UNI to lead research program aimed at reducing unintended pregnancies

2008-02-02T00:00:00Z UNI to lead research program aimed at reducing unintended pregnanciesEMILY CHRISTENSEN, Courier Staff Writer Waterloo Cedar Falls Courier
February 02, 2008 12:00 am  • 

CEDAR FALLS -- About half of all pregnancies among Iowa women 20 to 25 are unplanned.

Of those, about 14 percent end in termination.

Former Iowa First Lady Christie Vilsack hopes a new state organization and a new research program at the University of Northern Iowa can help reduce those rates in the coming years. Earlier this month Vilsack launched her latest campaign: The Iowa Initiative to Reduce Unintended Pregnancies.

On Thursday, she was joined by UNI administrators, faculty and staff in unveiling the first piece of this puzzle -- a five-year $11.5 million research project that has the potential to reach every county in the state before its conclusion.

"Teen pregnancies in this state may be down, but we want to go after that stagnant number of women 18 to 30 who are affected by unplanned pregnancies," Vilsack said.

Mary Losch, an associate professor of psychology at UNI, will head up the research portion of the initiative, which will include five individual projects. The overarching goal is to reduce unintended pregnancies and abortion rates by determining the most effective ways of educating young women about contraception and pregnancy-planning services and increasing access to facilities that provide these services. The research efforts will be led by professors at UNI, the University of Iowa and the University of Alabama at Birmingham.

The research projects include the following:

-- An initiative that would utilize hair stylists as a conduit for disseminating information. The model has proven successful in other parts of the country when dealing with topics like diabetes education.

-- Using pharmacists to increase the accessibility and visibility of over-the-counter contraceptives. Losch said many over-the-counter products are actually locked away behind the pharmacist's window, which means many don't know they are available.

-- Utilizing radio soap operas to reach out to and educate women, especially blacks and Hispanics, through a different medium.

-- Reaching out to college-age women through electronic media. Losch said this project is designed to "tap into where the college students are and live" and would likely utilize social networking Web sites.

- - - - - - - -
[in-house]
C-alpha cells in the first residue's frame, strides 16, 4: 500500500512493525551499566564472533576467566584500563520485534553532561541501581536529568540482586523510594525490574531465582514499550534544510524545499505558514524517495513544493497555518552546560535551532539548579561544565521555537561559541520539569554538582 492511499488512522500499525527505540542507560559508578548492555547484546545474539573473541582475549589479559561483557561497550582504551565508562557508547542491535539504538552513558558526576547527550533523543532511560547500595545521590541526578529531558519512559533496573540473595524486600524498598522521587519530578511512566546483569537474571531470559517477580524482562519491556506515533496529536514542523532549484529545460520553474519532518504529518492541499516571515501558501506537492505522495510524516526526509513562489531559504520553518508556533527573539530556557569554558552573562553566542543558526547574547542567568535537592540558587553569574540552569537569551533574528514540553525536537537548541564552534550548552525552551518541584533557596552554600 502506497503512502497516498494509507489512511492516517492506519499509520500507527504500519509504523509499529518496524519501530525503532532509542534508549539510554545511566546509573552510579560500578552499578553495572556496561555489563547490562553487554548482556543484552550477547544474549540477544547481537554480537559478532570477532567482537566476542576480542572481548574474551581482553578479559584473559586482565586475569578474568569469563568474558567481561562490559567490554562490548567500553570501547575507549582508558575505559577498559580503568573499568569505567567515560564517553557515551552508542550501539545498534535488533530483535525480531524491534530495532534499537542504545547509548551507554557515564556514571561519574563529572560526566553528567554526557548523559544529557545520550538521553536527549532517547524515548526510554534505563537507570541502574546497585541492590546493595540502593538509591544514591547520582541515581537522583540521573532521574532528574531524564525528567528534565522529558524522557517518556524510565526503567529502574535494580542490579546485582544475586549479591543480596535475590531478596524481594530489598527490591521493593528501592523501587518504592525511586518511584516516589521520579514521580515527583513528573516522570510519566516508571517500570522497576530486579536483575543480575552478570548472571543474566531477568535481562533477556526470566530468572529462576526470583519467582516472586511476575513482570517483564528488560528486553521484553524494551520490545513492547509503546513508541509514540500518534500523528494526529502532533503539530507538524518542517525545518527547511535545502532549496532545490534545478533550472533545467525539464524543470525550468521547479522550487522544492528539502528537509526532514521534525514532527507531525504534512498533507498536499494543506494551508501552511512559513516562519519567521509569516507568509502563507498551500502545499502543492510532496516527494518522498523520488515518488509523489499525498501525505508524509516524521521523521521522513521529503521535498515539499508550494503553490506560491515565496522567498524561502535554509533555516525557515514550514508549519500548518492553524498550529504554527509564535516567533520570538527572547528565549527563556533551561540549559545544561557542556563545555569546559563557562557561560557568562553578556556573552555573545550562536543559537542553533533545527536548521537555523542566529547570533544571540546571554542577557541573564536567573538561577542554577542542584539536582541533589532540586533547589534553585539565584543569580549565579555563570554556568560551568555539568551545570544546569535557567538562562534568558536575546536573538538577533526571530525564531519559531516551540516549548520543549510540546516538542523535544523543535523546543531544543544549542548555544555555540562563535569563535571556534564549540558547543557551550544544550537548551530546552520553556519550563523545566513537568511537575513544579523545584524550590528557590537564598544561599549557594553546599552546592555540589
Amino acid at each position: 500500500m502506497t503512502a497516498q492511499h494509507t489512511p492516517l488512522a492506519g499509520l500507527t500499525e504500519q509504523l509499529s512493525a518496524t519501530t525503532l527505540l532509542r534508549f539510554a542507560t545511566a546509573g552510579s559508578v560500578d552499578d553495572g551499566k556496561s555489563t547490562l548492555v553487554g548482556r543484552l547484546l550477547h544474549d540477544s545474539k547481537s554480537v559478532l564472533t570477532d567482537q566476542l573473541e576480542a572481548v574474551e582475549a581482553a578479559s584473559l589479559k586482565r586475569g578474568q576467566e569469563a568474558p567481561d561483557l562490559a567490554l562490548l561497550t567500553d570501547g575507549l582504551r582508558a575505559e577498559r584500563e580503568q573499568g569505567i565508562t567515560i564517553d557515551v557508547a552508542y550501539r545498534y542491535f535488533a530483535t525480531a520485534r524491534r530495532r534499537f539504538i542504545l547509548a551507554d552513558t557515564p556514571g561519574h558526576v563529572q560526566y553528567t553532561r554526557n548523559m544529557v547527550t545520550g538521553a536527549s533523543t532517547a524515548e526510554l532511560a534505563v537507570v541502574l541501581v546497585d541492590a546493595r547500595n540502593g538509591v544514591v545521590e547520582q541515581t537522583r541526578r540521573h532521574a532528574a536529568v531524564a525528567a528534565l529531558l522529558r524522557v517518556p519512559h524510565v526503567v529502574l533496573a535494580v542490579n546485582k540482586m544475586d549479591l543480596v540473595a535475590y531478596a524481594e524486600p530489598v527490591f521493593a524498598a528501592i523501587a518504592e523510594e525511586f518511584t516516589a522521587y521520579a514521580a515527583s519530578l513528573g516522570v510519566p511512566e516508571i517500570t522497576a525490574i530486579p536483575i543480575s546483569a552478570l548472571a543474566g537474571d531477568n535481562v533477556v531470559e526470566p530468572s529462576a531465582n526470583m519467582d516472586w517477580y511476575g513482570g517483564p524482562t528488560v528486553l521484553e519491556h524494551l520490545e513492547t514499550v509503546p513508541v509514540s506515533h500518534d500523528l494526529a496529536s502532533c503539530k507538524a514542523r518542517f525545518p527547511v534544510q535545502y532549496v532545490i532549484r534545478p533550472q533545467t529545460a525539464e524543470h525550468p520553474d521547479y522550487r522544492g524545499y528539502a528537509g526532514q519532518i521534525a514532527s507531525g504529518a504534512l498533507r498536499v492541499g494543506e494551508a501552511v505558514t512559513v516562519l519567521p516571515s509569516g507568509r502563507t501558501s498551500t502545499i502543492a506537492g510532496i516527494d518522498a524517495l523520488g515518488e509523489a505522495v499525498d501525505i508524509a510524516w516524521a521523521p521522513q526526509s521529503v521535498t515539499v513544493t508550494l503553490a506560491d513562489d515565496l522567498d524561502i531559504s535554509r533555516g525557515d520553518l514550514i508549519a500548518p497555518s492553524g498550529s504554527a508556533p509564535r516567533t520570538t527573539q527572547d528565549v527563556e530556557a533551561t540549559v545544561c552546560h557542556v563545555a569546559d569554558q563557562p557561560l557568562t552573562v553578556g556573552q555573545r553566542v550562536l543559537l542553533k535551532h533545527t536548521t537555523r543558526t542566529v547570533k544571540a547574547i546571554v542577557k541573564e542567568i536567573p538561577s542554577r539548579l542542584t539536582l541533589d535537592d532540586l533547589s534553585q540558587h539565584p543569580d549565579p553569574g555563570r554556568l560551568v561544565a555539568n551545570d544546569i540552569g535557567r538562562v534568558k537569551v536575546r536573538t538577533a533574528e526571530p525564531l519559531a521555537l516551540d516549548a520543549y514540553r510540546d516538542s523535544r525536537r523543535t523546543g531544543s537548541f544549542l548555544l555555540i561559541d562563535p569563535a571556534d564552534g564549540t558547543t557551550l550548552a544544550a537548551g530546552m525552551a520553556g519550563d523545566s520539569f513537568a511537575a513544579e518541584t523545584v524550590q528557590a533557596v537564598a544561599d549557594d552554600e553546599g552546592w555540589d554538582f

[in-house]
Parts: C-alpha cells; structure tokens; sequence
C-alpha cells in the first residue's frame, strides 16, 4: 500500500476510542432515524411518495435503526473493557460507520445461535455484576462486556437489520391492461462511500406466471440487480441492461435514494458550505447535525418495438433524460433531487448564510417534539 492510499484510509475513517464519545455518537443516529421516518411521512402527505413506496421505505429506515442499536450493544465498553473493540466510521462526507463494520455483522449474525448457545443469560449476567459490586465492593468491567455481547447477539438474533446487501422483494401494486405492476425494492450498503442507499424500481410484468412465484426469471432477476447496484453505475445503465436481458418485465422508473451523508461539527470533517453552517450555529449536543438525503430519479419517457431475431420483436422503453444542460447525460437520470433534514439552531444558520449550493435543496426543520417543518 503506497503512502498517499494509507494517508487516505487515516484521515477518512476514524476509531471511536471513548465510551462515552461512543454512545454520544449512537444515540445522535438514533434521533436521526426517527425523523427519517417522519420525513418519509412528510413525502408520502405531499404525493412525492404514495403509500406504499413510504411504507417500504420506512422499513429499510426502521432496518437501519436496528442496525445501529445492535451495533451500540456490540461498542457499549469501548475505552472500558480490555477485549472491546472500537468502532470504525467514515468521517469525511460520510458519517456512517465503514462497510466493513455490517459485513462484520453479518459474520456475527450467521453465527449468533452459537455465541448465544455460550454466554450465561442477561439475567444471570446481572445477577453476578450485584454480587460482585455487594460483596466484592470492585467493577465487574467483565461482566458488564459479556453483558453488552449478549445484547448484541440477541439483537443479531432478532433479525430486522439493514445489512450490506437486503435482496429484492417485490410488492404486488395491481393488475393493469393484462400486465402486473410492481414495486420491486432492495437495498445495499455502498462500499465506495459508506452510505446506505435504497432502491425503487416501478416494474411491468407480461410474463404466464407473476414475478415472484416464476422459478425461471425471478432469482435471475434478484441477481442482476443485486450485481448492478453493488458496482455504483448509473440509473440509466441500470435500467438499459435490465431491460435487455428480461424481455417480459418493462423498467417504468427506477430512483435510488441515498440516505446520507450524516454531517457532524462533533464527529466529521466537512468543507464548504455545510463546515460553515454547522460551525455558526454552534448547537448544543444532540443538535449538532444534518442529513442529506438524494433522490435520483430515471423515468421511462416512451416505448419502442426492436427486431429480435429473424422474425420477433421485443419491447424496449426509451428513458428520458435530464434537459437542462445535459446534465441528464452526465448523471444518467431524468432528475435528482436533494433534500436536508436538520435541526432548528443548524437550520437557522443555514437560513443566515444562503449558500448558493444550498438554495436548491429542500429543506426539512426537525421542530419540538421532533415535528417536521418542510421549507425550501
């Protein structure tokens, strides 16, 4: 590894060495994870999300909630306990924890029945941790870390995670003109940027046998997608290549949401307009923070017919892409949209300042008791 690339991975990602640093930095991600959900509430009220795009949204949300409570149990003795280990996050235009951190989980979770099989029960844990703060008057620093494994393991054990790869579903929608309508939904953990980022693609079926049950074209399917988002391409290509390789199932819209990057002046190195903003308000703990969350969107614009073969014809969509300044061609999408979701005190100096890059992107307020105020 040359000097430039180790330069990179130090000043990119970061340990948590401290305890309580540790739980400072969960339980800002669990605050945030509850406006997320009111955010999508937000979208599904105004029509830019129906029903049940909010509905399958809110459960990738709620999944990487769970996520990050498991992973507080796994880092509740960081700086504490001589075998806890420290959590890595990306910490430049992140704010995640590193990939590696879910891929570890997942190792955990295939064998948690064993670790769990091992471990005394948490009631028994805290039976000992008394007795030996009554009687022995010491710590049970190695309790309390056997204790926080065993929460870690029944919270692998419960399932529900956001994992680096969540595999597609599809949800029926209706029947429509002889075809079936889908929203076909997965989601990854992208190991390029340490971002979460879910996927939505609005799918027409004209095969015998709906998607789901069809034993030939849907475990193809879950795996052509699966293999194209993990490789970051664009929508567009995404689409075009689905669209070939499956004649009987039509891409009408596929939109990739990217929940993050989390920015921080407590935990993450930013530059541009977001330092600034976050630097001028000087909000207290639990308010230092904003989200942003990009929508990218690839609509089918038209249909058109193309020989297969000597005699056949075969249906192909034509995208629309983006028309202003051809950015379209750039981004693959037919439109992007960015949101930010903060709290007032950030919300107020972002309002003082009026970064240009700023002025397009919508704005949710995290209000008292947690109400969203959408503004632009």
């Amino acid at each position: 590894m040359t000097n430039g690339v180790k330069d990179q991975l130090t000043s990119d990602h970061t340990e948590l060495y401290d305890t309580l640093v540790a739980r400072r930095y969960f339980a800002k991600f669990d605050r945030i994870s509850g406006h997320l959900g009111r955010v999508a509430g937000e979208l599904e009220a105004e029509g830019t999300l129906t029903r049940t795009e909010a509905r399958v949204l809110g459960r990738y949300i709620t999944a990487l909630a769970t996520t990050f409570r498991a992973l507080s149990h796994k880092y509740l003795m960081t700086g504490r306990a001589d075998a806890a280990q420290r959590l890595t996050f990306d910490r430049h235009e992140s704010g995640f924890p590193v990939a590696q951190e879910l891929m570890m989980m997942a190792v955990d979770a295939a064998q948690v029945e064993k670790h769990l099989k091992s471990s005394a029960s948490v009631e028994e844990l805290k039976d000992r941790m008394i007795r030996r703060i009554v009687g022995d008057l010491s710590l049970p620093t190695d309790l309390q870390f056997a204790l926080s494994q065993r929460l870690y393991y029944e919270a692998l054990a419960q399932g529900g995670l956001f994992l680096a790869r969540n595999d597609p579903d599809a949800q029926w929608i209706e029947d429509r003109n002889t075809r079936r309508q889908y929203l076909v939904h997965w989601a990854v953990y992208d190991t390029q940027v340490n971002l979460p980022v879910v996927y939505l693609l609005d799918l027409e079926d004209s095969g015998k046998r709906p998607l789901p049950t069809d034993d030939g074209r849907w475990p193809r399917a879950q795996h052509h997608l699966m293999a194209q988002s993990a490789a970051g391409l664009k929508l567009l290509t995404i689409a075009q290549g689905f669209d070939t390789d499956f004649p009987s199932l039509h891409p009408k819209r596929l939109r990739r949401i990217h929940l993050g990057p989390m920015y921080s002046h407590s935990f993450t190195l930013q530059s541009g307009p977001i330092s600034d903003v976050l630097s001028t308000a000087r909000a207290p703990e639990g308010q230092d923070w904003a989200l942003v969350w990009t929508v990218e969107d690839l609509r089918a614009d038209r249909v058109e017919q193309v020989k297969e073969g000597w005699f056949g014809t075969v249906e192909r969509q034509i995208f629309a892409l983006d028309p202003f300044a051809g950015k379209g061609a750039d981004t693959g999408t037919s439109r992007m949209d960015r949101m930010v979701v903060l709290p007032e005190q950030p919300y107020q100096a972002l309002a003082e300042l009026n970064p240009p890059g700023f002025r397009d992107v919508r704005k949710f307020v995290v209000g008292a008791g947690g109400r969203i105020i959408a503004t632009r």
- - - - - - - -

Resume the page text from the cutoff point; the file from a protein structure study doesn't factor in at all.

-- A statewide project that would use traditional local media to disseminate education about contraception and pregnancy-planning services.

The researchers will spend the first year building relationships in partnering communities, before moving into the second phase, which would include the implementation of the actual programs. The final year will then be used to evaluate the data and measure each program's effectiveness, Losch said.

"This will allow us to know which program, or which piece of a program, is the most effective. That information will allow us to hone in on additional programming that will eventually have an impact across the state," Losch said. "We hope to have a tremendous impact here, but we also want to take this information and make a difference outside of Iowa, too."

Vilsack said she also hopes this information will make state leaders take notice of the problems, too. Iowa currently ranks 48th in the nation in making family planning services available.

"A low-income woman might be able to walk into a clinic and get birth control, but she may not have access to the newest, long-term contraceptives that are 100 percent effective and last for three years," Vilsack said. "We want to level that playing field."

Contact Emily Christensen at (319) 291-1570 or emily.christensen@wcfcourier.com.

Copyright 2015 Waterloo Cedar Falls Courier. All rights reserved. This material may not be published, broadcast, rewritten or redistributed.

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